By the time I came to write Bridges, I felt that I really had built a kind of bridge between my two worlds, my two countries. More broadly, I felt as though my experience as a list moderator had given me training in empathy, the most sturdy bridge of all between individuals.

The poem itself is a departure from my publications prior to 2000. The events of 9/11 were a few months  after our arrival so there was a general sense of 'life after cataclysm' informing the piece.

Stylistically, I was also trying to build a bridge between what I saw as the best aspects of Australian poetry, and all the new influences I was finding in the Bay Area scene.

The diary format was a real change for me. Laurie Duggan was very encouraging during the writing of this piece and his own poetry strongly influenced it.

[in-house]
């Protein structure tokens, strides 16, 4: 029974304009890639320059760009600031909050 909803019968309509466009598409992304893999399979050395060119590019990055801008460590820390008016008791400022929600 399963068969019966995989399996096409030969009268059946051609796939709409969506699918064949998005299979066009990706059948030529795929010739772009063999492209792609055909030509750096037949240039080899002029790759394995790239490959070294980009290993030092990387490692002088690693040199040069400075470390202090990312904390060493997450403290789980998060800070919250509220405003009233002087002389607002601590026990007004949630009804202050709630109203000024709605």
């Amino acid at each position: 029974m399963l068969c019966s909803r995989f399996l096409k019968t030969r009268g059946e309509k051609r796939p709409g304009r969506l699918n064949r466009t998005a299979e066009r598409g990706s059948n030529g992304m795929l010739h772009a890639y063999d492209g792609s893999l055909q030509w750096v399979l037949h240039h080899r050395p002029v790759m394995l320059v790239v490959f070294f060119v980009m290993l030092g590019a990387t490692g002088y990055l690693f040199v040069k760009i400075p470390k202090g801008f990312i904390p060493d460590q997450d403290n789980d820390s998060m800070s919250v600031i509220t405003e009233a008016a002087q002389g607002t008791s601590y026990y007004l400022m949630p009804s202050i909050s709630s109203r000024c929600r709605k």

There is a line in the poem 'My home town, my home town, my home town.' [p19] it stands alone on the page and is quite arresting. Is your hometown a place?  Do you as a poet need a level of comfort to be able to write or is the opposite true?

It's very astute that you ask whether my home town is a place, Angela. Elsewhere in Bridges I say that I like the idea of winter being a place, rather than a season, because it means you can leave that place. Moving to a new country makes it clear that 'home' is much more than a location.

I think my answer to this question is different now than it would have been even a year ago. Now I feel that 'home' is mostly about staying close to the people I value most, and close to your own values.

At the time I wrote Bridges, I was experiencing for the first time what it meant to not live in Melbourne, to not know the streets like the back of my hand.